People that have used social media, or keep up to date with news, have most likely experienced or caught news about Facebook spying on us. Facebook, like most social media networking and connectivity apps and sites, is free for public use and utilizes outsourced advertising to keep itself afloat. Of course, without these subsidiary advertisements, Facebook’s servers would be extremely costly to run and we’d probably have to pay for the service.
Facebook spying for Ads:
Looking to buy new jeans after discussing it with your friend and suddenly had an ad on Facebook showcasing fashion and clothing, catch your sight? Searched the internet and talked to your spouse about a holiday and B&B, just for “dream vacation packages” to turn up on Facebook? It’s definitely no coincidence!
Just a few years earlier, a rumor on the internet went viral, claiming that Facebook was showing ads on member’s personal newsfeeds, involving information that the members had discussed at some time. The buzz grew as people began noticing that the ads Facebook showed to them, contained subjects mentioned in private conversations, phone social media, message communication and even separate internet searches or online shopping. The matter turned from coffee table chit chat to direct questions to Facebook CEO Mark Zuckerberg, who explained that ads kept Facebook free and Ad “personalization” made a better experience for users, as well as adding to Facebook’s plentitude as a platform. Zuckerberg also elaborated that Facebook explicitly mentions access to a phone’s social media and software in its Terms of Usage, which it encouraged people to read carefully before singing up, or when the Terms are updated routinely.
Facebook Watch recommendation “coincidences”:
Discussed a movie or show with your significant other and had its trailer pop-up on Facebook watch? Apart from Facebook Ads, Facebook has also kept your Android spying on you in other ways, to make its platform more “bespoke and palpable”. Facebook just recently added “Watch” to its platform which offers video clips from social media, people and pages you follow, music videos and also television and movie clips. Once again, members have observed that Facebook watch has been making recommendations not only based on their Watch list , but also derived from internet searches and subjects discussed outside of Facebook. If you think that’s creepy, you may just want to take a break from Facebook if you ever take a close look at your friend suggestions.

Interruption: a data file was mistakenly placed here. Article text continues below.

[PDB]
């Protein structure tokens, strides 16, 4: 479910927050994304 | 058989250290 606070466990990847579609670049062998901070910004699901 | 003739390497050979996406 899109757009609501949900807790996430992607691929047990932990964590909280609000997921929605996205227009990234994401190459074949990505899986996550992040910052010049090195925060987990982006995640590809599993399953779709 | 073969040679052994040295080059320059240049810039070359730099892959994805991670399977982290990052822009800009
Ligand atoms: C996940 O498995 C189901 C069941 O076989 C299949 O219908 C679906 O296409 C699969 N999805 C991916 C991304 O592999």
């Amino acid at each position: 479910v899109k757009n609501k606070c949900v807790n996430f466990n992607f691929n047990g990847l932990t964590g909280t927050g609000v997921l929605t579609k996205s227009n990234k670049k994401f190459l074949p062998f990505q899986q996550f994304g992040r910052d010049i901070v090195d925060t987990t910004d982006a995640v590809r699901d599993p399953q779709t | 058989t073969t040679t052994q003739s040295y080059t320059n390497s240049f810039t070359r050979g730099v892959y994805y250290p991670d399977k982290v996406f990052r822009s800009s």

Facebook “finding” your friends or listening to you:
Ever gossiped or talked about someone just to have them show up in your friend suggestions?
Facebook has always had a “Friend finder” tool which allows members to find friends through their names, their personal phonebook, individual email addresses and even interests. While it’s no mystery that Facebook uses a very basic algorithm to suggest more friends based on mutual connections, of late, a lot of users of the Social media app have commented on seemingly random friend suggestions that they have no connection to. An anonymous user reported that she had been seeing such friend recommendations based on names or people she had mentioned to others over phone calls and private conversations. What’s more, Facebook also seemingly has access to our GPS location, as it has also been seen to give location based recommendations to people who have provided a completely different location in their registration details and even those who keep their location tracking off.
These reports confirm the fact that Facebook can activate our phone’s microphone; access our messages, contact list and even our location without our knowledge.
It is important to remember that the sharing of information is irreversible and once any piece of data has been sent or stored online, it remains on servers indefinitely. Cyber security experts warn repetitively against sharing private material, financial credentials or anything of a compromising nature by digital communication, especially messages and text, and through Social networking Learn More